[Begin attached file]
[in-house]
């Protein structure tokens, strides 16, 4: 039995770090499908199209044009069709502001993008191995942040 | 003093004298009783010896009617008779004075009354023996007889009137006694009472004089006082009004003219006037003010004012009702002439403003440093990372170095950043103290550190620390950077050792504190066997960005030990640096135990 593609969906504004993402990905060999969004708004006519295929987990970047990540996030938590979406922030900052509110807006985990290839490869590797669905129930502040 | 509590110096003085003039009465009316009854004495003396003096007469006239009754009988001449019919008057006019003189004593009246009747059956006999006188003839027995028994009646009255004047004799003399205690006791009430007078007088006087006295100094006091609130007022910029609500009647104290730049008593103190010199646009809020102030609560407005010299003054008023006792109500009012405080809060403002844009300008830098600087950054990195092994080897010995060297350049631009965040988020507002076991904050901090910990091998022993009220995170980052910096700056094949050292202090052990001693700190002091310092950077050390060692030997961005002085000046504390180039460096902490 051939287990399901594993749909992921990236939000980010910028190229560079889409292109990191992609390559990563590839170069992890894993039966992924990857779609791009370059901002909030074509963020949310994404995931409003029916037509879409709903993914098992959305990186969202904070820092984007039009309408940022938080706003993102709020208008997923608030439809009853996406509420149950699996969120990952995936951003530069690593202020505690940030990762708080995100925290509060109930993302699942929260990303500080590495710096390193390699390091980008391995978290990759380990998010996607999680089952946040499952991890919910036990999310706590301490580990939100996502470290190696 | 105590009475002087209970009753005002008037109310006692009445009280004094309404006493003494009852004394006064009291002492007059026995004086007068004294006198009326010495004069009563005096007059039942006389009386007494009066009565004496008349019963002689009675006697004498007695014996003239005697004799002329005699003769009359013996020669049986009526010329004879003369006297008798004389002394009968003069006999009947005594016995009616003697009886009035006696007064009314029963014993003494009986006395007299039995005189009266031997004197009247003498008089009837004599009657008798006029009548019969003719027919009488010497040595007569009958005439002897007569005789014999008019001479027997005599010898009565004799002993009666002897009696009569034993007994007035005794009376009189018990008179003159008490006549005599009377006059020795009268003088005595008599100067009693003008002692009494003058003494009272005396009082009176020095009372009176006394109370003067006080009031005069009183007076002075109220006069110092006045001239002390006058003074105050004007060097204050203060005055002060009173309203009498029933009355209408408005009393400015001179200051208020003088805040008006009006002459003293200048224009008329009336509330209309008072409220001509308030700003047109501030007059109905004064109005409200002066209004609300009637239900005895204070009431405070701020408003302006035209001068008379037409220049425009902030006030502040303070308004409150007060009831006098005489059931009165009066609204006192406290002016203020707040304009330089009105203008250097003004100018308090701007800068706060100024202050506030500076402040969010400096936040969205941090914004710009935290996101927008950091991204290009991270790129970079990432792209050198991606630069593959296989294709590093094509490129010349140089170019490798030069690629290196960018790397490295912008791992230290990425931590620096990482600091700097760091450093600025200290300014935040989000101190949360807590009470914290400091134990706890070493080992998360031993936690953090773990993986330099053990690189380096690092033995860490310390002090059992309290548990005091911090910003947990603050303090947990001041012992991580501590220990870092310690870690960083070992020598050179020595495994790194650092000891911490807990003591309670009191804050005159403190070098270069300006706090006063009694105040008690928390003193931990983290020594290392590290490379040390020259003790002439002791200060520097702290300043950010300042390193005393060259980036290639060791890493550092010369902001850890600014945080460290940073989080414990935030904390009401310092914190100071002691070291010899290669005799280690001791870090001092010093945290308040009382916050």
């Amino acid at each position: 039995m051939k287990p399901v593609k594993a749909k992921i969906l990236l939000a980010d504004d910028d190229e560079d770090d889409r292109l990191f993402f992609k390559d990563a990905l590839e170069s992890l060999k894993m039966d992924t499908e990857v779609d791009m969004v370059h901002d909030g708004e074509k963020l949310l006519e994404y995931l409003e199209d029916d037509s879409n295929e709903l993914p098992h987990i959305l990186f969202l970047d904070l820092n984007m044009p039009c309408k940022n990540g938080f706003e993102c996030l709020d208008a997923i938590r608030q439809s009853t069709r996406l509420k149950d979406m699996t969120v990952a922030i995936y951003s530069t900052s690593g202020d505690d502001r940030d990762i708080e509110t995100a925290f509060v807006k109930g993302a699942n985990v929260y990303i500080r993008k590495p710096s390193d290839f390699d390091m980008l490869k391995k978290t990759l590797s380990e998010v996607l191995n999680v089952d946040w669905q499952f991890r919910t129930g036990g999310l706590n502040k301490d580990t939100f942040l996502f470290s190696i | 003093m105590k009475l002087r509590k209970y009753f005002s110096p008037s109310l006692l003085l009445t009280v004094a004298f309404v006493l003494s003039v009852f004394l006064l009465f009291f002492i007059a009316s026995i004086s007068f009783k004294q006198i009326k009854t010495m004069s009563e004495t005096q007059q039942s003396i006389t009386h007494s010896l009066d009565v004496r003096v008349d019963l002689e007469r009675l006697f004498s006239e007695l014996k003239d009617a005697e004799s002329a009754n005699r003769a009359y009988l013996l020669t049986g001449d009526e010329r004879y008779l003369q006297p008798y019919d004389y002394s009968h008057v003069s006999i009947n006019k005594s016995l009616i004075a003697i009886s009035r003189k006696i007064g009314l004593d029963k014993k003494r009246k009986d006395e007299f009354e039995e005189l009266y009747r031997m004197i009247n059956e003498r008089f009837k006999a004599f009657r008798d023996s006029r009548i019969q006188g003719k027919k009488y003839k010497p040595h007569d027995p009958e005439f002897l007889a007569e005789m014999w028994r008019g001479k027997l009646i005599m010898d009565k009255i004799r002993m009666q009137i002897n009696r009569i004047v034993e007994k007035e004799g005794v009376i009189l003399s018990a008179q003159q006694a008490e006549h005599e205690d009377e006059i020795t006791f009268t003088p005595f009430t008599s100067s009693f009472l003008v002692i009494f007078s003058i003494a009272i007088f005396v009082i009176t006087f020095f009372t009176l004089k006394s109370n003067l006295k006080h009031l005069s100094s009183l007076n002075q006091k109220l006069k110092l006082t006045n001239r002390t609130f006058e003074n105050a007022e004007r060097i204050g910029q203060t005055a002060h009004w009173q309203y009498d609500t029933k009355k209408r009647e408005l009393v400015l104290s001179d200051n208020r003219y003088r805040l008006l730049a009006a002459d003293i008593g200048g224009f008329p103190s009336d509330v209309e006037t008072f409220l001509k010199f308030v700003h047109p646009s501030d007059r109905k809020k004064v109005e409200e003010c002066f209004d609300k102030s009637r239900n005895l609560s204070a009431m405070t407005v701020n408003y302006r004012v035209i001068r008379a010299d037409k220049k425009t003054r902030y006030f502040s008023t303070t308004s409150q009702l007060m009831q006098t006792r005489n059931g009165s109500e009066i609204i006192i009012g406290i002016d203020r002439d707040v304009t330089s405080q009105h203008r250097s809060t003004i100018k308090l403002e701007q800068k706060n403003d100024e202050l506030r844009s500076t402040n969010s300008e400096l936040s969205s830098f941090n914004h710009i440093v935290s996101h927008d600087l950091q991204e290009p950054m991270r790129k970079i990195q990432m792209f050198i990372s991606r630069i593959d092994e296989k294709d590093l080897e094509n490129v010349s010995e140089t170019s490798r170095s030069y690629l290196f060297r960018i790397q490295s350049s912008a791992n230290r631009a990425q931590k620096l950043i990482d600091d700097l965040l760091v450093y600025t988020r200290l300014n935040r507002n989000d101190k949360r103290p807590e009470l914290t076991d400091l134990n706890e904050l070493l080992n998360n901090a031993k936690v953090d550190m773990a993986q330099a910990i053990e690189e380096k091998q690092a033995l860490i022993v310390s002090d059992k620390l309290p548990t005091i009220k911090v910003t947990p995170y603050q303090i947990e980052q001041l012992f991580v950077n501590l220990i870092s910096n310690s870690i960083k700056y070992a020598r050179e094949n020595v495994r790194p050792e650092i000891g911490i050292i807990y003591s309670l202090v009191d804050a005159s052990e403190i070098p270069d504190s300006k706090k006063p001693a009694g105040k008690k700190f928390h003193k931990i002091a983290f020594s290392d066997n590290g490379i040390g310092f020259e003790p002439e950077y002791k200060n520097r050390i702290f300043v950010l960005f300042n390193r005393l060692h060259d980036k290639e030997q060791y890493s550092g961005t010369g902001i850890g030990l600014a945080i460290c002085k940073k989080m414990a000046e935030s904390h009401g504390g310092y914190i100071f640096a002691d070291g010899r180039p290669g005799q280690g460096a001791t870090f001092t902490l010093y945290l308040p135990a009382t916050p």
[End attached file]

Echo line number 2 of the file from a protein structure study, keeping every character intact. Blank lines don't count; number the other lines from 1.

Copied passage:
């Protein structure tokens, strides 16, 4: 039995770090499908199209044009069709502001993008191995942040 | 003093004298009783010896009617008779004075009354023996007889009137006694009472004089006082009004003219006037003010004012009702002439403003440093990372170095950043103290550190620390950077050792504190066997960005030990640096135990 593609969906504004993402990905060999969004708004006519295929987990970047990540996030938590979406922030900052509110807006985990290839490869590797669905129930502040 | 509590110096003085003039009465009316009854004495003396003096007469006239009754009988001449019919008057006019003189004593009246009747059956006999006188003839027995028994009646009255004047004799003399205690006791009430007078007088006087006295100094006091609130007022910029609500009647104290730049008593103190010199646009809020102030609560407005010299003054008023006792109500009012405080809060403002844009300008830098600087950054990195092994080897010995060297350049631009965040988020507002076991904050901090910990091998022993009220995170980052910096700056094949050292202090052990001693700190002091310092950077050390060692030997961005002085000046504390180039460096902490 051939287990399901594993749909992921990236939000980010910028190229560079889409292109990191992609390559990563590839170069992890894993039966992924990857779609791009370059901002909030074509963020949310994404995931409003029916037509879409709903993914098992959305990186969202904070820092984007039009309408940022938080706003993102709020208008997923608030439809009853996406509420149950699996969120990952995936951003530069690593202020505690940030990762708080995100925290509060109930993302699942929260990303500080590495710096390193390699390091980008391995978290990759380990998010996607999680089952946040499952991890919910036990999310706590301490580990939100996502470290190696 | 105590009475002087209970009753005002008037109310006692009445009280004094309404006493003494009852004394006064009291002492007059026995004086007068004294006198009326010495004069009563005096007059039942006389009386007494009066009565004496008349019963002689009675006697004498007695014996003239005697004799002329005699003769009359013996020669049986009526010329004879003369006297008798004389002394009968003069006999009947005594016995009616003697009886009035006696007064009314029963014993003494009986006395007299039995005189009266031997004197009247003498008089009837004599009657008798006029009548019969003719027919009488010497040595007569009958005439002897007569005789014999008019001479027997005599010898009565004799002993009666002897009696009569034993007994007035005794009376009189018990008179003159008490006549005599009377006059020795009268003088005595008599100067009693003008002692009494003058003494009272005396009082009176020095009372009176006394109370003067006080009031005069009183007076002075109220006069110092006045001239002390006058003074105050004007060097204050203060005055002060009173309203009498029933009355209408408005009393400015001179200051208020003088805040008006009006002459003293200048224009008329009336509330209309008072409220001509308030700003047109501030007059109905004064109005409200002066209004609300009637239900005895204070009431405070701020408003302006035209001068008379037409220049425009902030006030502040303070308004409150007060009831006098005489059931009165009066609204006192406290002016203020707040304009330089009105203008250097003004100018308090701007800068706060100024202050506030500076402040969010400096936040969205941090914004710009935290996101927008950091991204290009991270790129970079990432792209050198991606630069593959296989294709590093094509490129010349140089170019490798030069690629290196960018790397490295912008791992230290990425931590620096990482600091700097760091450093600025200290300014935040989000101190949360807590009470914290400091134990706890070493080992998360031993936690953090773990993986330099053990690189380096690092033995860490310390002090059992309290548990005091911090910003947990603050303090947990001041012992991580501590220990870092310690870690960083070992020598050179020595495994790194650092000891911490807990003591309670009191804050005159403190070098270069300006706090006063009694105040008690928390003193931990983290020594290392590290490379040390020259003790002439002791200060520097702290300043950010300042390193005393060259980036290639060791890493550092010369902001850890600014945080460290940073989080414990935030904390009401310092914190100071002691070291010899290669005799280690001791870090001092010093945290308040009382916050």